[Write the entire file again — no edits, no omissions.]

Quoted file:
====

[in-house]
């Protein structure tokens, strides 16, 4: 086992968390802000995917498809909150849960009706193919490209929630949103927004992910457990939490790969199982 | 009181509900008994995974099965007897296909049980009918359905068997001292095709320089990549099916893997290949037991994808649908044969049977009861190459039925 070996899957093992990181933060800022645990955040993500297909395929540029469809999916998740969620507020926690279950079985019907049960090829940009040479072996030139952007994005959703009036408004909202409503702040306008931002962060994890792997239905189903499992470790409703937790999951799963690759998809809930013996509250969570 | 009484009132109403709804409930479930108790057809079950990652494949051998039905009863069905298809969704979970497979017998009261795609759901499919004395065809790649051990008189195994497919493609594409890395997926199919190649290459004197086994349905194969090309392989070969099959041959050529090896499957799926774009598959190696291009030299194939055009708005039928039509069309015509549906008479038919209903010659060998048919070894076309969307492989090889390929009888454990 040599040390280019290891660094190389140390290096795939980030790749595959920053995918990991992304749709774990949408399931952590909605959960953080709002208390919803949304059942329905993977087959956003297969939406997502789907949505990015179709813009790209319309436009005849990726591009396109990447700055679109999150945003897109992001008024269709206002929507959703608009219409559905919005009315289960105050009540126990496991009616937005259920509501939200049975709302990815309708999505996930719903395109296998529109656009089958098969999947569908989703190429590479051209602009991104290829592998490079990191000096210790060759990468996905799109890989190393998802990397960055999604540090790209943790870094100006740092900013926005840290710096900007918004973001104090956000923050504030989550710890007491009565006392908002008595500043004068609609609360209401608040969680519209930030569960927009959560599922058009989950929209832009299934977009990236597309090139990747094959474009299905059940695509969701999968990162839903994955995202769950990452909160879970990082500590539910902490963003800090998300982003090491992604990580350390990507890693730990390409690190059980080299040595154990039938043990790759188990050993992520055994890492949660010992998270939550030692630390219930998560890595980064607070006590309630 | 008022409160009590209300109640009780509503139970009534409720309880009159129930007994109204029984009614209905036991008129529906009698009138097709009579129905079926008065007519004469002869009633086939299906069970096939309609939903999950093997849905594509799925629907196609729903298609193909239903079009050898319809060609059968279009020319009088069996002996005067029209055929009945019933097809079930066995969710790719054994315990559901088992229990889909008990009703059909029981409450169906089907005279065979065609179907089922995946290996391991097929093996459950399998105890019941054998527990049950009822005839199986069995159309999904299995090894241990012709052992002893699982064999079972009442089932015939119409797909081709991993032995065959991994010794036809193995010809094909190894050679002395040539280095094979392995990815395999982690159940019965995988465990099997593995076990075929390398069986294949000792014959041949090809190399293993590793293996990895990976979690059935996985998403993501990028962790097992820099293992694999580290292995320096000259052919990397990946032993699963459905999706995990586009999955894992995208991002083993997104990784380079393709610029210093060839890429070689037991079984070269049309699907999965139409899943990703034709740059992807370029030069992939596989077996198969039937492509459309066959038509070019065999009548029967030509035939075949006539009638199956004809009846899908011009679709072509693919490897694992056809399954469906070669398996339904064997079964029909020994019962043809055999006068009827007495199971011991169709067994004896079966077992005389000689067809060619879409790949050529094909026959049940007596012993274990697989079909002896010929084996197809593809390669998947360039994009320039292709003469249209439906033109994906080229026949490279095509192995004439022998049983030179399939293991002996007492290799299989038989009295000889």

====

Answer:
[in-house]
């Protein structure tokens, strides 16, 4: 086992968390802000995917498809909150849960009706193919490209929630949103927004992910457990939490790969199982 | 009181509900008994995974099965007897296909049980009918359905068997001292095709320089990549099916893997290949037991994808649908044969049977009861190459039925 070996899957093992990181933060800022645990955040993500297909395929540029469809999916998740969620507020926690279950079985019907049960090829940009040479072996030139952007994005959703009036408004909202409503702040306008931002962060994890792997239905189903499992470790409703937790999951799963690759998809809930013996509250969570 | 009484009132109403709804409930479930108790057809079950990652494949051998039905009863069905298809969704979970497979017998009261795609759901499919004395065809790649051990008189195994497919493609594409890395997926199919190649290459004197086994349905194969090309392989070969099959041959050529090896499957799926774009598959190696291009030299194939055009708005039928039509069309015509549906008479038919209903010659060998048919070894076309969307492989090889390929009888454990 040599040390280019290891660094190389140390290096795939980030790749595959920053995918990991992304749709774990949408399931952590909605959960953080709002208390919803949304059942329905993977087959956003297969939406997502789907949505990015179709813009790209319309436009005849990726591009396109990447700055679109999150945003897109992001008024269709206002929507959703608009219409559905919005009315289960105050009540126990496991009616937005259920509501939200049975709302990815309708999505996930719903395109296998529109656009089958098969999947569908989703190429590479051209602009991104290829592998490079990191000096210790060759990468996905799109890989190393998802990397960055999604540090790209943790870094100006740092900013926005840290710096900007918004973001104090956000923050504030989550710890007491009565006392908002008595500043004068609609609360209401608040969680519209930030569960927009959560599922058009989950929209832009299934977009990236597309090139990747094959474009299905059940695509969701999968990162839903994955995202769950990452909160879970990082500590539910902490963003800090998300982003090491992604990580350390990507890693730990390409690190059980080299040595154990039938043990790759188990050993992520055994890492949660010992998270939550030692630390219930998560890595980064607070006590309630 | 008022409160009590209300109640009780509503139970009534409720309880009159129930007994109204029984009614209905036991008129529906009698009138097709009579129905079926008065007519004469002869009633086939299906069970096939309609939903999950093997849905594509799925629907196609729903298609193909239903079009050898319809060609059968279009020319009088069996002996005067029209055929009945019933097809079930066995969710790719054994315990559901088992229990889909008990009703059909029981409450169906089907005279065979065609179907089922995946290996391991097929093996459950399998105890019941054998527990049950009822005839199986069995159309999904299995090894241990012709052992002893699982064999079972009442089932015939119409797909081709991993032995065959991994010794036809193995010809094909190894050679002395040539280095094979392995990815395999982690159940019965995988465990099997593995076990075929390398069986294949000792014959041949090809190399293993590793293996990895990976979690059935996985998403993501990028962790097992820099293992694999580290292995320096000259052919990397990946032993699963459905999706995990586009999955894992995208991002083993997104990784380079393709610029210093060839890429070689037991079984070269049309699907999965139409899943990703034709740059992807370029030069992939596989077996198969039937492509459309066959038509070019065999009548029967030509035939075949006539009638199956004809009846899908011009679709072509693919490897694992056809399954469906070669398996339904064997079964029909020994019962043809055999006068009827007495199971011991169709067994004896079966077992005389000689067809060619879409790949050529094909026959049940007596012993274990697989079909002896010929084996197809593809390669998947360039994009320039292709003469249209439906033109994906080229026949490279095509192995004439022998049983030179399939293991002996007492290799299989038989009295000889």